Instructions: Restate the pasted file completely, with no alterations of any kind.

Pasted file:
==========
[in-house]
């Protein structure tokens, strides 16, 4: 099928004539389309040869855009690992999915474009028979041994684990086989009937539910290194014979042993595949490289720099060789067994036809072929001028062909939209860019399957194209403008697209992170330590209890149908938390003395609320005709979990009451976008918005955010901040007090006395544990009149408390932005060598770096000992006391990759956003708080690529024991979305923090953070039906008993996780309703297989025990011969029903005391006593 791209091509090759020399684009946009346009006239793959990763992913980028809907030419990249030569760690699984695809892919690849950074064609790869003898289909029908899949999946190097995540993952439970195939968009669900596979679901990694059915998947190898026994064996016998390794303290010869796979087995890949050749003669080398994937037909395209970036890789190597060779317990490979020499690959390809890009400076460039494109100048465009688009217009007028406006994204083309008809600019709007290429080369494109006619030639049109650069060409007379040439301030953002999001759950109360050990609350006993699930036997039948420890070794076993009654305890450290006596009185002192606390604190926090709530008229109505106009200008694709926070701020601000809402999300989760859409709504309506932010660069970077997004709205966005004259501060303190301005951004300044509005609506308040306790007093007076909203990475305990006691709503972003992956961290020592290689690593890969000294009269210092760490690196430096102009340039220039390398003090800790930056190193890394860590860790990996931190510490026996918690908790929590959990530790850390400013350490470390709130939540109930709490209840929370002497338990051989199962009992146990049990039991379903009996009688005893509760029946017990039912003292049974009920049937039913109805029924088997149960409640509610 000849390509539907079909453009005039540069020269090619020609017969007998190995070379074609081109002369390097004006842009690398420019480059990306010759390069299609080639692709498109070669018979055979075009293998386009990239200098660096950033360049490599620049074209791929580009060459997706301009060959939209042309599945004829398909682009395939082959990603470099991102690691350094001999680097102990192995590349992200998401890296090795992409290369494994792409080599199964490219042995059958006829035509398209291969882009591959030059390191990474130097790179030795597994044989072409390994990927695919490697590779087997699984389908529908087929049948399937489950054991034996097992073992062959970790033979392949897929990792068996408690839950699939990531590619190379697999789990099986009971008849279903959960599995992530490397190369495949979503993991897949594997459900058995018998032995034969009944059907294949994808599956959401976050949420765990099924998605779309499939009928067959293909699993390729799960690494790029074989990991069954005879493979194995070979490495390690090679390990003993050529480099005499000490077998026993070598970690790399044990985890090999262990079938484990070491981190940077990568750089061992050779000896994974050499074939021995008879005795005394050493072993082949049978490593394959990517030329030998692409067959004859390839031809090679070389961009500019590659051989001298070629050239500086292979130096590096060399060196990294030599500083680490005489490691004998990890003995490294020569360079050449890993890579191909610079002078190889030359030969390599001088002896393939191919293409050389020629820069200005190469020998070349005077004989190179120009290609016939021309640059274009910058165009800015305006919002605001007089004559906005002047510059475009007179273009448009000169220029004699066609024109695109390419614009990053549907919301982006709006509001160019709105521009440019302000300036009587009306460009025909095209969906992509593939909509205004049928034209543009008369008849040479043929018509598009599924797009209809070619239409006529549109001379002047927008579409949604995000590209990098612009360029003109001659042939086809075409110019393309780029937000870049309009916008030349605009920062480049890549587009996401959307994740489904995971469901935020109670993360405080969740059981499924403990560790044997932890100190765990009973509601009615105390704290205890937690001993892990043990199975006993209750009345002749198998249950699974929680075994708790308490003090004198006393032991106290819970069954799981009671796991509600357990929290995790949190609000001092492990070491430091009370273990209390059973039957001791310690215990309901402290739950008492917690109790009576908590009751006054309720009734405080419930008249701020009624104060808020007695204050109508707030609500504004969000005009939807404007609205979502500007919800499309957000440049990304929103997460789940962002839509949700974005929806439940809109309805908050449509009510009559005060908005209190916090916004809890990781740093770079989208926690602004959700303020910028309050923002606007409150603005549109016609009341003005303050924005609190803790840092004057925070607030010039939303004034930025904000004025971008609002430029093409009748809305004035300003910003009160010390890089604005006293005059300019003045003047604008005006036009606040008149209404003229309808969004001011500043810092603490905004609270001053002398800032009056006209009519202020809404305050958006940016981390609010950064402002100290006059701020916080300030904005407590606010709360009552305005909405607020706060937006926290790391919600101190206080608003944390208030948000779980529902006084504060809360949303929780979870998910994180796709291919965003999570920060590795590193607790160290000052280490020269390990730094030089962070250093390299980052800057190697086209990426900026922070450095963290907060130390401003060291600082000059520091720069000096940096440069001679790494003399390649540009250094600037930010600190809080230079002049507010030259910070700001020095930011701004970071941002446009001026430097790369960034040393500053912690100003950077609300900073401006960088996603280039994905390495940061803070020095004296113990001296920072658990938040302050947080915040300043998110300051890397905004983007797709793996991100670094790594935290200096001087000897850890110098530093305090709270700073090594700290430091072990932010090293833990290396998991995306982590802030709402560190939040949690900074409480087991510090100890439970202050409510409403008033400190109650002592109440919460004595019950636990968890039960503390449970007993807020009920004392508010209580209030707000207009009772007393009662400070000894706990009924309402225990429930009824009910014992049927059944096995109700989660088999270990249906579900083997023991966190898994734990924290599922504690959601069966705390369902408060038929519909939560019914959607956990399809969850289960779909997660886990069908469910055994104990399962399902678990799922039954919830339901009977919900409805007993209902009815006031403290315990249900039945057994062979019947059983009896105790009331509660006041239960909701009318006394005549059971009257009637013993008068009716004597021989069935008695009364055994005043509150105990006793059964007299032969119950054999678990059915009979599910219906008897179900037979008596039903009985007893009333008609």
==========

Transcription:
[in-house]
């Protein structure tokens, strides 16, 4: 099928004539389309040869855009690992999915474009028979041994684990086989009937539910290194014979042993595949490289720099060789067994036809072929001028062909939209860019399957194209403008697209992170330590209890149908938390003395609320005709979990009451976008918005955010901040007090006395544990009149408390932005060598770096000992006391990759956003708080690529024991979305923090953070039906008993996780309703297989025990011969029903005391006593 791209091509090759020399684009946009346009006239793959990763992913980028809907030419990249030569760690699984695809892919690849950074064609790869003898289909029908899949999946190097995540993952439970195939968009669900596979679901990694059915998947190898026994064996016998390794303290010869796979087995890949050749003669080398994937037909395209970036890789190597060779317990490979020499690959390809890009400076460039494109100048465009688009217009007028406006994204083309008809600019709007290429080369494109006619030639049109650069060409007379040439301030953002999001759950109360050990609350006993699930036997039948420890070794076993009654305890450290006596009185002192606390604190926090709530008229109505106009200008694709926070701020601000809402999300989760859409709504309506932010660069970077997004709205966005004259501060303190301005951004300044509005609506308040306790007093007076909203990475305990006691709503972003992956961290020592290689690593890969000294009269210092760490690196430096102009340039220039390398003090800790930056190193890394860590860790990996931190510490026996918690908790929590959990530790850390400013350490470390709130939540109930709490209840929370002497338990051989199962009992146990049990039991379903009996009688005893509760029946017990039912003292049974009920049937039913109805029924088997149960409640509610 000849390509539907079909453009005039540069020269090619020609017969007998190995070379074609081109002369390097004006842009690398420019480059990306010759390069299609080639692709498109070669018979055979075009293998386009990239200098660096950033360049490599620049074209791929580009060459997706301009060959939209042309599945004829398909682009395939082959990603470099991102690691350094001999680097102990192995590349992200998401890296090795992409290369494994792409080599199964490219042995059958006829035509398209291969882009591959030059390191990474130097790179030795597994044989072409390994990927695919490697590779087997699984389908529908087929049948399937489950054991034996097992073992062959970790033979392949897929990792068996408690839950699939990531590619190379697999789990099986009971008849279903959960599995992530490397190369495949979503993991897949594997459900058995018998032995034969009944059907294949994808599956959401976050949420765990099924998605779309499939009928067959293909699993390729799960690494790029074989990991069954005879493979194995070979490495390690090679390990003993050529480099005499000490077998026993070598970690790399044990985890090999262990079938484990070491981190940077990568750089061992050779000896994974050499074939021995008879005795005394050493072993082949049978490593394959990517030329030998692409067959004859390839031809090679070389961009500019590659051989001298070629050239500086292979130096590096060399060196990294030599500083680490005489490691004998990890003995490294020569360079050449890993890579191909610079002078190889030359030969390599001088002896393939191919293409050389020629820069200005190469020998070349005077004989190179120009290609016939021309640059274009910058165009800015305006919002605001007089004559906005002047510059475009007179273009448009000169220029004699066609024109695109390419614009990053549907919301982006709006509001160019709105521009440019302000300036009587009306460009025909095209969906992509593939909509205004049928034209543009008369008849040479043929018509598009599924797009209809070619239409006529549109001379002047927008579409949604995000590209990098612009360029003109001659042939086809075409110019393309780029937000870049309009916008030349605009920062480049890549587009996401959307994740489904995971469901935020109670993360405080969740059981499924403990560790044997932890100190765990009973509601009615105390704290205890937690001993892990043990199975006993209750009345002749198998249950699974929680075994708790308490003090004198006393032991106290819970069954799981009671796991509600357990929290995790949190609000001092492990070491430091009370273990209390059973039957001791310690215990309901402290739950008492917690109790009576908590009751006054309720009734405080419930008249701020009624104060808020007695204050109508707030609500504004969000005009939807404007609205979502500007919800499309957000440049990304929103997460789940962002839509949700974005929806439940809109309805908050449509009510009559005060908005209190916090916004809890990781740093770079989208926690602004959700303020910028309050923002606007409150603005549109016609009341003005303050924005609190803790840092004057925070607030010039939303004034930025904000004025971008609002430029093409009748809305004035300003910003009160010390890089604005006293005059300019003045003047604008005006036009606040008149209404003229309808969004001011500043810092603490905004609270001053002398800032009056006209009519202020809404305050958006940016981390609010950064402002100290006059701020916080300030904005407590606010709360009552305005909405607020706060937006926290790391919600101190206080608003944390208030948000779980529902006084504060809360949303929780979870998910994180796709291919965003999570920060590795590193607790160290000052280490020269390990730094030089962070250093390299980052800057190697086209990426900026922070450095963290907060130390401003060291600082000059520091720069000096940096440069001679790494003399390649540009250094600037930010600190809080230079002049507010030259910070700001020095930011701004970071941002446009001026430097790369960034040393500053912690100003950077609300900073401006960088996603280039994905390495940061803070020095004296113990001296920072658990938040302050947080915040300043998110300051890397905004983007797709793996991100670094790594935290200096001087000897850890110098530093305090709270700073090594700290430091072990932010090293833990290396998991995306982590802030709402560190939040949690900074409480087991510090100890439970202050409510409403008033400190109650002592109440919460004595019950636990968890039960503390449970007993807020009920004392508010209580209030707000207009009772007393009662400070000894706990009924309402225990429930009824009910014992049927059944096995109700989660088999270990249906579900083997023991966190898994734990924290599922504690959601069966705390369902408060038929519909939560019914959607956990399809969850289960779909997660886990069908469910055994104990399962399902678990799922039954919830339901009977919900409805007993209902009815006031403290315990249900039945057994062979019947059983009896105790009331509660006041239960909701009318006394005549059971009257009637013993008068009716004597021989069935008695009364055994005043509150105990006793059964007299032969119950054999678990059915009979599910219906008897179900037979008596039903009985007893009333008609």